IoT – Do not panic, take control

The Internet of Things (IoT) is not going away – and attacks that exploit device vulnerabilities are only going to increase over the coming years.

So, what does “The Internet of Things” mean to you? Well I guess it depends on who you are and what job you do in your organisation. If you are a Network Security Manager, the IoT is something that’s going to be a major concern to the security of your network on an ongoing basis. For everyone else it can be defined as devices that are going to make your day to day life easier, more convenient, and connected.

According to Gartner, more than half of major new business processes and systems will include an IoT component by 2020.

So, what is an IoT device? Over recent years devices that are so called IoT devices include;

light bulbs, door locks, thermostats, fridges, cameras (both DSLR and IP), cars and even pacemakers – the list is almost infinite. Most IoT devices do not have any security built in and very seldom do these devices get patched, causing vulnerabilities.

The key to a successful IoT implementation is visibility, management and security, after all you can only manage and secure what you can see and what you know about. Herein lies the biggest challenge to businesses. More often than not the Network Security Manager is not aware of IoT devices that are being planned and purchased within an organisation. Will the canteen manager contact the NetSec Manager in regards to a vending machine being installed, that calls home when it needs refilling or a so called smart appliance?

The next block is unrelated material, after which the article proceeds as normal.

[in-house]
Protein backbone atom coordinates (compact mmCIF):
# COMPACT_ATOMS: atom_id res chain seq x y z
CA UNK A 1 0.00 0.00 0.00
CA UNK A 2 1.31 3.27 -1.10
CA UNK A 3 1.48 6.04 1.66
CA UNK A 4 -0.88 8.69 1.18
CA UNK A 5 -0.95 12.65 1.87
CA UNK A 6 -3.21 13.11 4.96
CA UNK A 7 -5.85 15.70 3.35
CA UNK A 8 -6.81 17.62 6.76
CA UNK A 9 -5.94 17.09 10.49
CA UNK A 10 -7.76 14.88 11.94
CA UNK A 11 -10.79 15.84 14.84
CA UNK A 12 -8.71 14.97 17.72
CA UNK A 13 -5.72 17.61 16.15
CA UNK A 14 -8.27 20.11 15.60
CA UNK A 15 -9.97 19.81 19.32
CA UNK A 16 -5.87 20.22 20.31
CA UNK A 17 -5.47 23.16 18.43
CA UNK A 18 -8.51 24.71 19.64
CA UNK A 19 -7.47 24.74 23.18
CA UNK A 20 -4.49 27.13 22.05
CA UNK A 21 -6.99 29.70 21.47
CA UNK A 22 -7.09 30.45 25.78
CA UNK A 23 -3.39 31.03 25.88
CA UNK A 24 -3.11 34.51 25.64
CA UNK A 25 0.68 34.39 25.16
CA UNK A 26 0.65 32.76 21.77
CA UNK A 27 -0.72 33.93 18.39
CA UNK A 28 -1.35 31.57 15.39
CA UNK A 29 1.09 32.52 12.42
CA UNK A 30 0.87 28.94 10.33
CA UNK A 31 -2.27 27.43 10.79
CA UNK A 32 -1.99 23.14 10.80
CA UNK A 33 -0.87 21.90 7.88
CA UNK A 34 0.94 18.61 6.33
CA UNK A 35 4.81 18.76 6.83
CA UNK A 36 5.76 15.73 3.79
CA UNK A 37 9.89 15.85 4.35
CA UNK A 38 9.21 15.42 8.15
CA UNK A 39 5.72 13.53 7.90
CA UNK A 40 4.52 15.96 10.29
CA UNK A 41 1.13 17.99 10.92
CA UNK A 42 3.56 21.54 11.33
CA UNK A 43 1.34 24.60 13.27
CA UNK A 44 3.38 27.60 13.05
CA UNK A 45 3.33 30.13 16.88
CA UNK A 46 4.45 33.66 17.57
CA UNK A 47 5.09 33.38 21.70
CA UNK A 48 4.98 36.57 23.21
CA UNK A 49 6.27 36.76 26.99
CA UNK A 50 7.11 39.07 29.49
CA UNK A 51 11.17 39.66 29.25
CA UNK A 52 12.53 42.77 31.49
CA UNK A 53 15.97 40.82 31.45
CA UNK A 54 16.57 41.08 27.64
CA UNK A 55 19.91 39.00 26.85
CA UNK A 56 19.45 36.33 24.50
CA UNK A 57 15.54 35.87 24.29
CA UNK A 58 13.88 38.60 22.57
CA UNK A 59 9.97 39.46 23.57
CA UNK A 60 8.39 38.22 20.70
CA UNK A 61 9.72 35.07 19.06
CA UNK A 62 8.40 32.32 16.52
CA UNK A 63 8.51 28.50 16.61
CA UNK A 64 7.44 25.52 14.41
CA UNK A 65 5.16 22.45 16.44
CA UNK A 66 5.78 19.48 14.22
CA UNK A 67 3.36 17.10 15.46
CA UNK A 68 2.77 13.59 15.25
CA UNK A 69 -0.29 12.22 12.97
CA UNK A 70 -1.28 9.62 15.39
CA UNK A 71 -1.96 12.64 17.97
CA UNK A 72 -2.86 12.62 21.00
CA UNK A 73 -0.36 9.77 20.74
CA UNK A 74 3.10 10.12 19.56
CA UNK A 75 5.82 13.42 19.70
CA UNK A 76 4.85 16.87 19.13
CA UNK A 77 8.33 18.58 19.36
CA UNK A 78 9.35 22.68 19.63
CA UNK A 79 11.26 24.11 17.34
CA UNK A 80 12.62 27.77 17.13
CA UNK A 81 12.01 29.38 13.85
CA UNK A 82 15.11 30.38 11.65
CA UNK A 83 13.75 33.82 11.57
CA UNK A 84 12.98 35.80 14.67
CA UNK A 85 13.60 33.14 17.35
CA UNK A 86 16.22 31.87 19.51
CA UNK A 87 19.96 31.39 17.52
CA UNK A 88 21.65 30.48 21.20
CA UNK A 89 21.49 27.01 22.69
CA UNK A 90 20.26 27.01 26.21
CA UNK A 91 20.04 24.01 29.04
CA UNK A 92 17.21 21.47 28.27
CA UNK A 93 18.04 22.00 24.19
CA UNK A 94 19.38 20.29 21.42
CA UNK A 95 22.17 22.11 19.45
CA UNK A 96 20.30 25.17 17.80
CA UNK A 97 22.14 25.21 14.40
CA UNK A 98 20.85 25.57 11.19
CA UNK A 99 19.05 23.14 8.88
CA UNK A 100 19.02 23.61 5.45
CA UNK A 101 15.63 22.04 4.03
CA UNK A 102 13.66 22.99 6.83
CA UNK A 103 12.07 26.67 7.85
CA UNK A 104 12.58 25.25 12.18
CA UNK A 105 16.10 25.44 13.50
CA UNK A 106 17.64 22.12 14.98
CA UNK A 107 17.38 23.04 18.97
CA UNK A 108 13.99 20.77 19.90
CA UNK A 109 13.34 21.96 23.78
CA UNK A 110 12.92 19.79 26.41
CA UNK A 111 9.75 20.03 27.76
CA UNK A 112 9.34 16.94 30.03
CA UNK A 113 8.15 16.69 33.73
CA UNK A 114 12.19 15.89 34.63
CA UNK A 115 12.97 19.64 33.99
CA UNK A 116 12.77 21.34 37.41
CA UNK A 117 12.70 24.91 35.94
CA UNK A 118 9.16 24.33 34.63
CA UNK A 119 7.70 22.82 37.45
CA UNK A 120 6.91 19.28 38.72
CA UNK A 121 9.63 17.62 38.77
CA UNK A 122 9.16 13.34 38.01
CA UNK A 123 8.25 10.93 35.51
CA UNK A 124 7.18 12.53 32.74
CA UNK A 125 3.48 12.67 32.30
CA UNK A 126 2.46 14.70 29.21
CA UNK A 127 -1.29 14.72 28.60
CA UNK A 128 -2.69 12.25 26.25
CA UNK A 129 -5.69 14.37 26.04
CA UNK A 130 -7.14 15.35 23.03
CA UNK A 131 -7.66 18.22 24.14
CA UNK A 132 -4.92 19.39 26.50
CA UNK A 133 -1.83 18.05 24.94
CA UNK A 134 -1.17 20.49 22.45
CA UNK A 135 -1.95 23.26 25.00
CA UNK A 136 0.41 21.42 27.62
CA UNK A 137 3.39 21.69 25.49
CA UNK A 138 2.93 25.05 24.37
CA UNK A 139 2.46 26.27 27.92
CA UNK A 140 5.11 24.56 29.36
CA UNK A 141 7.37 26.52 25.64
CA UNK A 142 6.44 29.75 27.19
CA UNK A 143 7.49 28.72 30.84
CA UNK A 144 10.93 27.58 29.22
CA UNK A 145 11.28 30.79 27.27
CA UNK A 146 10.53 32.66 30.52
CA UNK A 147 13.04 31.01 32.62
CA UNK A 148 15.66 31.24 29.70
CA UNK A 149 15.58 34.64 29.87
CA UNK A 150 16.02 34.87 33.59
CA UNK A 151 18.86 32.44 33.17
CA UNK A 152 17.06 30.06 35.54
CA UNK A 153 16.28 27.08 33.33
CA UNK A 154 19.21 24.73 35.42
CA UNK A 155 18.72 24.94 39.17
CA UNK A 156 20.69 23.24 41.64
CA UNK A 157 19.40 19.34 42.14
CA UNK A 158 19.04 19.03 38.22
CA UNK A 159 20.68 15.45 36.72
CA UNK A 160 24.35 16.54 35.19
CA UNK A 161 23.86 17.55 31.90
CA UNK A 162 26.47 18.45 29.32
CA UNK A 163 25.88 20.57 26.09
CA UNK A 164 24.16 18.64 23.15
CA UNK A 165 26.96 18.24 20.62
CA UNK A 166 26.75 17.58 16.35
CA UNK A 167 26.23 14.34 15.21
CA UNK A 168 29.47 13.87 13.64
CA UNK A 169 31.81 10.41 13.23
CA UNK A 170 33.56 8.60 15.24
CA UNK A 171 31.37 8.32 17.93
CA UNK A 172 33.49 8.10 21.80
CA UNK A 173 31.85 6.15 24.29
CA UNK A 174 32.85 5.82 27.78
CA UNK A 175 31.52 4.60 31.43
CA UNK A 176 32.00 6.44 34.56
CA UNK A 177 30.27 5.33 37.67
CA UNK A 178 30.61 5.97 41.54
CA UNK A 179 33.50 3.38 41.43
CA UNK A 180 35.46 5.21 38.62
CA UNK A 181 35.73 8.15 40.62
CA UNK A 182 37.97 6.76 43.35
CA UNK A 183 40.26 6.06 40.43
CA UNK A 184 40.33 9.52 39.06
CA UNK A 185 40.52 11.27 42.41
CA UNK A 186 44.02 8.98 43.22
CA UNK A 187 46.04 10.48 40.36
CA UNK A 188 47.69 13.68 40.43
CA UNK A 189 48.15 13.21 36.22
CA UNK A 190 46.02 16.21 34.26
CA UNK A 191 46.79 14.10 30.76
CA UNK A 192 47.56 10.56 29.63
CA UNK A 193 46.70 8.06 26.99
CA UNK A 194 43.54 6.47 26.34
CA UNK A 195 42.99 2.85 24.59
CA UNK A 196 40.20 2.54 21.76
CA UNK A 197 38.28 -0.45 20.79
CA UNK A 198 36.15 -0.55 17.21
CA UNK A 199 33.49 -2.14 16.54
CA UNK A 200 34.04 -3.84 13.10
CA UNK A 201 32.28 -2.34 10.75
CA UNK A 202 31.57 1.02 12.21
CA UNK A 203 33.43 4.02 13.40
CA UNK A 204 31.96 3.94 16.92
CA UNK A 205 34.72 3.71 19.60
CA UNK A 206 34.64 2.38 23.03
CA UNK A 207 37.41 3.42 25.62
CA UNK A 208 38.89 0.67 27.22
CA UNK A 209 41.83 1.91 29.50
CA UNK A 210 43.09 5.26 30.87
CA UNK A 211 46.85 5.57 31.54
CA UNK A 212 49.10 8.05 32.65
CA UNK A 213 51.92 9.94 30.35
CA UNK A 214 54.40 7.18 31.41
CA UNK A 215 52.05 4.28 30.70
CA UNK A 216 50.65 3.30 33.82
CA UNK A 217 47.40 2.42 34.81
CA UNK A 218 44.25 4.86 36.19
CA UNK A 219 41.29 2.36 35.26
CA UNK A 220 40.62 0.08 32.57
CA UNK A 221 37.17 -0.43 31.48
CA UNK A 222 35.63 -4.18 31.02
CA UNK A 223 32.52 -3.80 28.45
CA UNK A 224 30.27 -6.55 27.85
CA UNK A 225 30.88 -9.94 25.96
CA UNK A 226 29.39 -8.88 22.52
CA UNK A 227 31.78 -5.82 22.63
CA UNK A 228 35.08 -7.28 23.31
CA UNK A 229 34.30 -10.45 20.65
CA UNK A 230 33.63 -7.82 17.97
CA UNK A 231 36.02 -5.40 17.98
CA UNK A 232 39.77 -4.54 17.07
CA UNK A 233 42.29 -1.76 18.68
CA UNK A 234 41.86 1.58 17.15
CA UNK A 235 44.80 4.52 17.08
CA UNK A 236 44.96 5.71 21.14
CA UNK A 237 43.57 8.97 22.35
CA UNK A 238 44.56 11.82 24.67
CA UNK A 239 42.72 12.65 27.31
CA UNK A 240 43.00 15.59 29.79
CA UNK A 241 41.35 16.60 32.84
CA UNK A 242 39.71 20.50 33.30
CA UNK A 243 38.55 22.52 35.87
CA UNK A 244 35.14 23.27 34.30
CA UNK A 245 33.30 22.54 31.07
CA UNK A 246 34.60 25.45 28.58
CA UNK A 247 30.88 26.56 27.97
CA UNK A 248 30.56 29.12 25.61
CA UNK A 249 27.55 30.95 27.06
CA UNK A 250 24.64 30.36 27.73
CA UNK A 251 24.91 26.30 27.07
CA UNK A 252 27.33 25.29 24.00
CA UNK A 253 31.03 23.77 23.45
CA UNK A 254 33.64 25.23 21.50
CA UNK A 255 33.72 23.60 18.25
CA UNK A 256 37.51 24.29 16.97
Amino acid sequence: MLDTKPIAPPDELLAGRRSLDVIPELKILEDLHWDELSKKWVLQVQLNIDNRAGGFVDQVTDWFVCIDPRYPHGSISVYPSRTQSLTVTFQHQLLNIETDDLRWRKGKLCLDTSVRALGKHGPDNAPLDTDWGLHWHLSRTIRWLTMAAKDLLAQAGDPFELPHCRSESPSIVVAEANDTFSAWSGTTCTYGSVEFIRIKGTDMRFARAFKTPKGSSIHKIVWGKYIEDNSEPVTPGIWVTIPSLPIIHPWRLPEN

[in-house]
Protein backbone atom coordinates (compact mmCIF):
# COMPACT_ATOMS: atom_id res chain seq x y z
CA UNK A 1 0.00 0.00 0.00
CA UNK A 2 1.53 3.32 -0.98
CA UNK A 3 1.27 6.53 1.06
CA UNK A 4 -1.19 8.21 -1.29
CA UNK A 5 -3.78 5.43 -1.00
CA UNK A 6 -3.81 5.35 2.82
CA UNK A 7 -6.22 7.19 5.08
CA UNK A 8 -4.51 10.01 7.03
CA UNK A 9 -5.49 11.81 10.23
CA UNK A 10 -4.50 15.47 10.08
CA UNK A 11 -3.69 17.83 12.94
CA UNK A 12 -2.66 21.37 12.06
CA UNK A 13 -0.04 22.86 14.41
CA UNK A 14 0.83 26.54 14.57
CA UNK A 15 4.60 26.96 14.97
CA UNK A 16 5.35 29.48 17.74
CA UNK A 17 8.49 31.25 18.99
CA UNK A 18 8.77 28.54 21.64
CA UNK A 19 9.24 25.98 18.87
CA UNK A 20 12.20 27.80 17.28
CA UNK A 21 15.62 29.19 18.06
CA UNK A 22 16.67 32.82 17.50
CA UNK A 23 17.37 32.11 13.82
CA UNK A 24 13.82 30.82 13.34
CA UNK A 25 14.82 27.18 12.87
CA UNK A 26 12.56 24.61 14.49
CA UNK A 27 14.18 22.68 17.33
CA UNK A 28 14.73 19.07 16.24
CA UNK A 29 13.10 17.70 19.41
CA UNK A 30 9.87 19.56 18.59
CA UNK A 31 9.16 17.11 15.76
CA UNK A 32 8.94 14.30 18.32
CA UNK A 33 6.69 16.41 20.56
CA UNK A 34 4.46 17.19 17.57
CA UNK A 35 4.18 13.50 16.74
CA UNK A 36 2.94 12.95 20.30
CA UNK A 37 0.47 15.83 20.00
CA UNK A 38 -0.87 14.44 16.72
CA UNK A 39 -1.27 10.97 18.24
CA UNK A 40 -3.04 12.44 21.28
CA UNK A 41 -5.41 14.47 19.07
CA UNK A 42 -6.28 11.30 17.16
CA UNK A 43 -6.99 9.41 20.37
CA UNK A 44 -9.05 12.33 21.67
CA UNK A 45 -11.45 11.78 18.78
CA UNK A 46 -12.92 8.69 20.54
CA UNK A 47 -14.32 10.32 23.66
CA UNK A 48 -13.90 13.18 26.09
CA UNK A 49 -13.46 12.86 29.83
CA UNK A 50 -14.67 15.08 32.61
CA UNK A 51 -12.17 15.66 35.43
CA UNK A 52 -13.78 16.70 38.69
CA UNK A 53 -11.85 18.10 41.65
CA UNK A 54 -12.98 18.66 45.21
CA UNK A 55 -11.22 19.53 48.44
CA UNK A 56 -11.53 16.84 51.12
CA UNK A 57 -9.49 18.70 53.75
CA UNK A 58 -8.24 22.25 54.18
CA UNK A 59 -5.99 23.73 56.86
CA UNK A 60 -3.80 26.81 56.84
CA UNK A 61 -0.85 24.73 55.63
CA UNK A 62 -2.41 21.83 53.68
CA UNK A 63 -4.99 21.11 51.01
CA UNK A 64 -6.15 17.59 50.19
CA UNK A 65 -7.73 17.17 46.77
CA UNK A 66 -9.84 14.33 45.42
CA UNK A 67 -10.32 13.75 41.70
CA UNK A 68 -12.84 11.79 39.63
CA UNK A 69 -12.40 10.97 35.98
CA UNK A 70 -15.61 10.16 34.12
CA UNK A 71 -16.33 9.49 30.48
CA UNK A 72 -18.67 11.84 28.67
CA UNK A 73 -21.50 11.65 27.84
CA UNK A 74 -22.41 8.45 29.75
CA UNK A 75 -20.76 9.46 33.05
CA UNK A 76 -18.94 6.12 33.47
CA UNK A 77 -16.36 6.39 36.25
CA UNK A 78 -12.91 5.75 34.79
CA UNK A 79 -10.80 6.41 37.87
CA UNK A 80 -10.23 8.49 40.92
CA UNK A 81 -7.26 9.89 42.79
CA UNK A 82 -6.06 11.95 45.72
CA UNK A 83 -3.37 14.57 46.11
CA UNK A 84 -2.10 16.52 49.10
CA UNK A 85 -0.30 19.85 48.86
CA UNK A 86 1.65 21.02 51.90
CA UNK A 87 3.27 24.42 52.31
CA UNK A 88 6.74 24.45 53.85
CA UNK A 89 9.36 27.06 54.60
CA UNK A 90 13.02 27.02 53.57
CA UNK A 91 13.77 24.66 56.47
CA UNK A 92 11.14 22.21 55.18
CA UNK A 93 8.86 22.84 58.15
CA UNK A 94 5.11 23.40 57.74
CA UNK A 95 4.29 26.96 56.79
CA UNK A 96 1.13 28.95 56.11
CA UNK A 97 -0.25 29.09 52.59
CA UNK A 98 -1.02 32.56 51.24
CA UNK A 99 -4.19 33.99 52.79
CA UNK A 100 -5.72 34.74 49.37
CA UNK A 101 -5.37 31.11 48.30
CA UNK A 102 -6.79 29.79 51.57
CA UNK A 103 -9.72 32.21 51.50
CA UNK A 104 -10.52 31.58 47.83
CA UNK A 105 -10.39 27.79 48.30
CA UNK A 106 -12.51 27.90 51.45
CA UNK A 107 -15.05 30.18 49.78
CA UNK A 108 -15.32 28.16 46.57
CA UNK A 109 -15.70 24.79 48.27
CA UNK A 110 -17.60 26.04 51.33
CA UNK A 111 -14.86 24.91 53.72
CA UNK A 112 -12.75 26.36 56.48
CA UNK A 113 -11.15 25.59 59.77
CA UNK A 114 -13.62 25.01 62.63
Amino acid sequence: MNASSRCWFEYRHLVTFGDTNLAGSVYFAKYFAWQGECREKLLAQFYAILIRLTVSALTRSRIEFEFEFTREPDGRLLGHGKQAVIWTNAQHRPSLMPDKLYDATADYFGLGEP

This can be the case for all sorts of business units within an organisation, such as, warehouse, manufacturing and marketing etc.

Already there has been some major data breaches that have been caused due to vulnerabilities in IoT devices. US Retail store Target, were attacked in 2013 with the attacker stealing 40 million credit card details via an air-conditioning unit portal, where hackers stole the password to the control portal and backed into the network.

In 2016 the “Mirai Botnet” exploited vulnerabilities in old routers, IP Cameras and other IoT devices. Mirai was a botnet that launched a DDos attack on DNS provider Dyn, causing websites like Spotify, PayPal and Twitter to crash.

These attacks could have been prevented, if these companies employed a network security solution, offered by companies such as macmon. Macmon focus on Network Access Control and provide a complete overview of the entire network at all times. Find out more on macmon and how they can help your company take back control of your network.